Published online by Cambridge University Press: 12 May 2020
Plant physiology as we know, deals with different life processes operating within the cell, and interactions between the cell and the environment based upon physical, chemical and biological concepts. All these make it highly dynamic and exacting in nature. The science of plant physiology is never static but always changing as new facts are discovered and fresh concepts are developed. With new instrumentation and advances in the knowledge of working of the cell and the discovery of structure of DNA by Watson and Crick (1953), plant physiology has become first increasingly biochemical and then molecular.
A knowledge of plant physiology is essential for different fields of applied botany, whether agronomy, floriculture, forestry, horticulture, landscape gardening, plant breeding, plant pathology, or pharmacognosy. All these applied courses depend upon plant physiology for information regarding how plants grow and develop.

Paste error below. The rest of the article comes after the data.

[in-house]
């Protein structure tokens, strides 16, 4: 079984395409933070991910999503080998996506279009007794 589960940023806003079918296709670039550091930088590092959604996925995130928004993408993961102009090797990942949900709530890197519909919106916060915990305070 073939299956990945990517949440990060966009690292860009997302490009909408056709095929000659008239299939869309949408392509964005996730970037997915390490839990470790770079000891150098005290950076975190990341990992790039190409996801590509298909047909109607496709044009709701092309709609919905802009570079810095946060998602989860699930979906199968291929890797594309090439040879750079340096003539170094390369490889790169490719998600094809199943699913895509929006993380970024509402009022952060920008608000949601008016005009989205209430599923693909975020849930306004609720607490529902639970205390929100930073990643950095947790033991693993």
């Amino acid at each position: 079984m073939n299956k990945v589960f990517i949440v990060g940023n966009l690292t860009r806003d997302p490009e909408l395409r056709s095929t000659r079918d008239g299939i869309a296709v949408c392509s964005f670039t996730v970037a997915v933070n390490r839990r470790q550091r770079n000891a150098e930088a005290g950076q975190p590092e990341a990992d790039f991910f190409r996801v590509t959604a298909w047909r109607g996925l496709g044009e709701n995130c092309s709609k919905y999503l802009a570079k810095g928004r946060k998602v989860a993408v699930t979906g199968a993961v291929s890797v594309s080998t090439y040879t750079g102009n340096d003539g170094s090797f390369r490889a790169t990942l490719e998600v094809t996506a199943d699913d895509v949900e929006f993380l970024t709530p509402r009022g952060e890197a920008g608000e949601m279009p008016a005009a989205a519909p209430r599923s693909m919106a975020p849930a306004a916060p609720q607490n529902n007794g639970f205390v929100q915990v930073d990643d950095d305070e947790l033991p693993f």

Until the forties, laboratories in England and Germany dominated the scientific scene and many Indian scientists began their career in these countries. However, after the Second World War, during which much of Europe was completely devastated, the focus of major research activity shifted to USA and Canada where new schools were established and many of our scientists went over there to enrich their expertise.
Compared to other parts of the world in India, the discipline of plant physiology has not received the attention it ought to have deserved but still some of our scientists earned distinction at the international level. The undisputed Indian pioneer in experimental research on plants was J. C. Bose (1858–1937), who was knighted by the British in recognition of his contributions to scientific endeavour; entitling him to the use of ‘Sir’ before his name. Basically a physicist, he was widely acclaimed for his discoveries on radio waves and wireless. But in his later years, and particularly after retirement (which to most people spells the end of one's career), Bose was also greatly interested in plant life and became hugely involved in research on plants. In fact, in 1917, he founded an autonomous institute, the Bose Institute (now among the pioneering research centres in India).